DivCHED serves as a means of focusing and enhancing the interests and efforts of all constituencies involved in the teaching and learning of chemistry at every level.
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-Chemical Education News & Announcements-

Welcome to the ACS Division of Chemical Education website. Here you can keep up-to-date with activities, news, and opportunities in chemical education. Do you have something interesting you'd like to share with the Division?
Let us know!

2016 Spring ConfChem: Science, Disarmament, and Diplomacy in Chemical Education: The Example of the Organisation for the Prohibition of Chemical Weapons

The 2016 Spring ConfChem online conference has begun. The title of this conference is "Science, Disarmament, and Diplomacy in Chemical Education: The Example of the Organization for the Prohibition of Chemical Weapons". This conference will run May 2 - June 30, 2016. Visit http://confchem.ccce.divched.org/2016SpringConfChem to participate.

Tips for Temporary Teaching

by Jordan Harshman

Fresh from graduate school, I was really looking forward to my first shot at teaching at the University of Iowa. Being a visiting assistant professor was finally my time where I could exercise autonomy and teach the class how I wanted to teach it. No more being a teaching assistant where everything was prescribed for me, no more asking anyone else “is it okay if a student does x, y, or z?”

Answering the Conference Call

If you see a fork in the road, take it!
As a beginning researcher wondering how I was going to make anything out of my interest in chemistry education, the international travel award from the CHED International Activities Committee was just such a fork. And boy, am I glad I took it!

You Will Never Know Never You Ask: Undergraduate Research in Chemistry Education

by William Marmor, Rochester Institute of Technology

An Unexpected Beginning
So many people wonder how the influential and prestigious men and women of the world end up where they are today. Who would not want to be successful and admired for years of hard work finally paying off. For some it happens, accepting a Nobel Prize in front of your family, friends and that one high school teacher who never believed in you. As you reach out and grasp that medal a grin comes across your face as cameras flash and an applause erupts! Then, the sound and lights instantly disappear as the medal shoots out of your hand. Your grin slips away and your eyes open wide, as only the sound of the shower head fills your ears. Groggy and tired you bend down and grab the bar of soap, once a gold medal, off the shower floor. Brought back to reality, you can’t help but enjoy the day dreams of an early morning shower. Time to get ready for work.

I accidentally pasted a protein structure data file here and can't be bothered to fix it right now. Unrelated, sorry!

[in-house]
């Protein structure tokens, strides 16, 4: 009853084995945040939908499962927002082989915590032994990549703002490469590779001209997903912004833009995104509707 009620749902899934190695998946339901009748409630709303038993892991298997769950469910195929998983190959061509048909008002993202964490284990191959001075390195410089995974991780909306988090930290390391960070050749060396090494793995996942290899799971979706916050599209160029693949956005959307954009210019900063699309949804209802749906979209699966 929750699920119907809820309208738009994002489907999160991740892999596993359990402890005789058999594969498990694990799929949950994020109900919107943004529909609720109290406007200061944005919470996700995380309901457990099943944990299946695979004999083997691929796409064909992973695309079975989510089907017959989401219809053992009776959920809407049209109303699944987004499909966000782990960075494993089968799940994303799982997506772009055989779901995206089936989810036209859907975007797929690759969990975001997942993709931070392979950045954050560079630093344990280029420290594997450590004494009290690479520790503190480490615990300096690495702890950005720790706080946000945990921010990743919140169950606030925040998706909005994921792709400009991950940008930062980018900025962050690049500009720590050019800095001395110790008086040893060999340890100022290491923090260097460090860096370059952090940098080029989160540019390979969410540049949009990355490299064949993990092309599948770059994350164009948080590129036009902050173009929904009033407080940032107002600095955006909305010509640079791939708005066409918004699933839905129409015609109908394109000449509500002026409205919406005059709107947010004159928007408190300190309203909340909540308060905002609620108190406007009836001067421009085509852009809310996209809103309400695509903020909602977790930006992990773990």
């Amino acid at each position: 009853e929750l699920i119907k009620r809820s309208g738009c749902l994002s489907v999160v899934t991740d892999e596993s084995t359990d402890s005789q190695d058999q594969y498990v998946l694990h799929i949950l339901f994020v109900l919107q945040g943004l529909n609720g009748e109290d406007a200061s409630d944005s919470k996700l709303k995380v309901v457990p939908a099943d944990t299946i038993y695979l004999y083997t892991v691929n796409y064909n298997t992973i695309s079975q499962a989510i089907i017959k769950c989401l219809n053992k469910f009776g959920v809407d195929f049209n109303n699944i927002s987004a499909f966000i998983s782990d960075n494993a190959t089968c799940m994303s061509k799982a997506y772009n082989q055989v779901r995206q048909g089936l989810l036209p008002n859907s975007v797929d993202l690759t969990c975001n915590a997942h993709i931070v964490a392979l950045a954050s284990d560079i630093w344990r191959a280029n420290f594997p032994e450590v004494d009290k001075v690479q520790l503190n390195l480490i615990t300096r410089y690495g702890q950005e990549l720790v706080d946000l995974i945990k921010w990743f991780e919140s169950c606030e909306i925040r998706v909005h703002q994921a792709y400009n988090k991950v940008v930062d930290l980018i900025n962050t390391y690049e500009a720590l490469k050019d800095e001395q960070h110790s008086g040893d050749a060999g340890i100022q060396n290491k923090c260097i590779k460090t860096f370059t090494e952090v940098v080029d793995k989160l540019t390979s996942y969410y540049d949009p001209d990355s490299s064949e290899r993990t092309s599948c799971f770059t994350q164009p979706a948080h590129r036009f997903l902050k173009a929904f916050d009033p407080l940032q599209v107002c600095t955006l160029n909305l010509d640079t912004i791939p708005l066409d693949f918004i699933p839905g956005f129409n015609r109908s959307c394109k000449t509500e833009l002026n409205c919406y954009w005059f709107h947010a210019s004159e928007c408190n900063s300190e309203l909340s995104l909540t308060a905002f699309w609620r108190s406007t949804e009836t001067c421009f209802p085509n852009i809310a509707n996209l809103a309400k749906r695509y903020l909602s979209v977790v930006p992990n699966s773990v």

ACS National Awards Nominations Software

Colleagues:

As some of you know, the software used to submit nominations for ACS national awards recently “crashed.” This was particularly disconcerting for those of us associated with the national award program because it happened near the deadline for submitting nominations. Please note the following:

  • We believe the software is functioning at this time.
  • The deadline for submitting nominations has been extended until November 16th.
  • If you experience any difficulties with uploading documents into the national award software, send them to awardselection@acs.org and ACS staff will upload the documents for you.

Please let me know if you have any questions by contacting me at gmbodner@purdue.edu.

George Bodner
ACS Board of Directors
Grants & Awards Committee

Green Chemistry Education Roadmap Initiative Survey

Dear Member of the Division of Chemical Education:

The ACS Green Chemistry Institute invites you to participate in our Green Chemistry Education Roadmap Initiative Survey. We are seeking your input about current chemistry teaching practices, the importance of teaching certain chemistry concepts, and barriers to curriculum changes.

How I Survived My First Year as a New Faculty Member

by David Wren, Assistant Teaching Professor & Director of the Chemistry Center at Wake Forest University, Department of Chemistry

Congratulations, you have a “real” job in academia. Prepare for the crushing weight of expectations, doubt that you really belong in front of the class, and unmatched excitement that you have finally “made it”. My first year teaching at Wake Forest University was the most difficult year of my life. It was also one of the most exciting. What I expected to be hard was much easier than what expected to be easy. Here is my autoethnographic study of my first year of as a new faculty member in a Chemistry department.

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